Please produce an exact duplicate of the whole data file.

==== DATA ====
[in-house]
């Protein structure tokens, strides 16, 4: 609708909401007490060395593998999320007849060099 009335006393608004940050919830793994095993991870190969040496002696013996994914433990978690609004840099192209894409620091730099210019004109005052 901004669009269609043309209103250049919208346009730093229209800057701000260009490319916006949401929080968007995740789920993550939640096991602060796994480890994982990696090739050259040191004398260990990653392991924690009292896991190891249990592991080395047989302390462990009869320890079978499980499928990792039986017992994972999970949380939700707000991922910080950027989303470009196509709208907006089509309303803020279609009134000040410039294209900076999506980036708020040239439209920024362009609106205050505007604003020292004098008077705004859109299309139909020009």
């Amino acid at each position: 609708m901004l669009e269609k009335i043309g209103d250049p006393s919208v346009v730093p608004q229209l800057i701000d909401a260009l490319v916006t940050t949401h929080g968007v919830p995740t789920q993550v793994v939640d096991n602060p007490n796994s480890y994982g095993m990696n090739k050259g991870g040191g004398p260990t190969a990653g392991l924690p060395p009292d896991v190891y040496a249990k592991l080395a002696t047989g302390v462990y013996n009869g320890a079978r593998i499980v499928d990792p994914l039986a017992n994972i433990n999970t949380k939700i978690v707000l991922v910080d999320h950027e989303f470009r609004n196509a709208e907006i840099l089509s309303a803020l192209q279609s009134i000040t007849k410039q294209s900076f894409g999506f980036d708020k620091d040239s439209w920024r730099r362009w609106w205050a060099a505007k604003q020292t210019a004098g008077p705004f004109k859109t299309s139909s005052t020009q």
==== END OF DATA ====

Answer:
[in-house]
């Protein structure tokens, strides 16, 4: 609708909401007490060395593998999320007849060099 009335006393608004940050919830793994095993991870190969040496002696013996994914433990978690609004840099192209894409620091730099210019004109005052 901004669009269609043309209103250049919208346009730093229209800057701000260009490319916006949401929080968007995740789920993550939640096991602060796994480890994982990696090739050259040191004398260990990653392991924690009292896991190891249990592991080395047989302390462990009869320890079978499980499928990792039986017992994972999970949380939700707000991922910080950027989303470009196509709208907006089509309303803020279609009134000040410039294209900076999506980036708020040239439209920024362009609106205050505007604003020292004098008077705004859109299309139909020009």
């Amino acid at each position: 609708m901004l669009e269609k009335i043309g209103d250049p006393s919208v346009v730093p608004q229209l800057i701000d909401a260009l490319v916006t940050t949401h929080g968007v919830p995740t789920q993550v793994v939640d096991n602060p007490n796994s480890y994982g095993m990696n090739k050259g991870g040191g004398p260990t190969a990653g392991l924690p060395p009292d896991v190891y040496a249990k592991l080395a002696t047989g302390v462990y013996n009869g320890a079978r593998i499980v499928d990792p994914l039986a017992n994972i433990n999970t949380k939700i978690v707000l991922v910080d999320h950027e989303f470009r609004n196509a709208e907006i840099l089509s309303a803020l192209q279609s009134i000040t007849k410039q294209s900076f894409g999506f980036d708020k620091d040239s439209w920024r730099r362009w609106w205050a060099a505007k604003q020292t210019a004098g008077p705004f004109k859109t299309s139909s005052t020009q």